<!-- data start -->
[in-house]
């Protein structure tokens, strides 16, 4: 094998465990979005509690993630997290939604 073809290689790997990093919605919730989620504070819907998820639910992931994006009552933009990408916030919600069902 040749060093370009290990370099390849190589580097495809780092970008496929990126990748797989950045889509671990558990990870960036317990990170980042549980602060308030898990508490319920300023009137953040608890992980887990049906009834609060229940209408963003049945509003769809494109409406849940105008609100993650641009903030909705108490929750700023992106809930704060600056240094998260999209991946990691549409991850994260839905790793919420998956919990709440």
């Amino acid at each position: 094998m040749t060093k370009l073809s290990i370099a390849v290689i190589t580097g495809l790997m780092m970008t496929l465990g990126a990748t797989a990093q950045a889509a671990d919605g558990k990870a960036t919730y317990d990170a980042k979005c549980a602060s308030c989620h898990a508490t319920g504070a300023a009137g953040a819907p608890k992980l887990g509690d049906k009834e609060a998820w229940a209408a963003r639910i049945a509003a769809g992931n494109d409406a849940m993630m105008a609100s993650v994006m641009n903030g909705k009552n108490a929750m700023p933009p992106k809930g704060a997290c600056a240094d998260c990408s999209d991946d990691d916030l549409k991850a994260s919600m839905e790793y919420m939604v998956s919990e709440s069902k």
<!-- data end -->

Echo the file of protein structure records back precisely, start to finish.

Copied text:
[in-house]
């Protein structure tokens, strides 16, 4: 094998465990979005509690993630997290939604 073809290689790997990093919605919730989620504070819907998820639910992931994006009552933009990408916030919600069902 040749060093370009290990370099390849190589580097495809780092970008496929990126990748797989950045889509671990558990990870960036317990990170980042549980602060308030898990508490319920300023009137953040608890992980887990049906009834609060229940209408963003049945509003769809494109409406849940105008609100993650641009903030909705108490929750700023992106809930704060600056240094998260999209991946990691549409991850994260839905790793919420998956919990709440």
């Amino acid at each position: 094998m040749t060093k370009l073809s290990i370099a390849v290689i190589t580097g495809l790997m780092m970008t496929l465990g990126a990748t797989a990093q950045a889509a671990d919605g558990k990870a960036t919730y317990d990170a980042k979005c549980a602060s308030c989620h898990a508490t319920g504070a300023a009137g953040a819907p608890k992980l887990g509690d049906k009834e609060a998820w229940a209408a963003r639910i049945a509003a769809g992931n494109d409406a849940m993630m105008a609100s993650v994006m641009n903030g909705k009552n108490a929750m700023p933009p992106k809930g704060a997290c600056a240094d998260c990408s999209d991946d990691d916030l549409k991850a994260s919600m839905e790793y919420m939604v998956s919990e709440s069902k």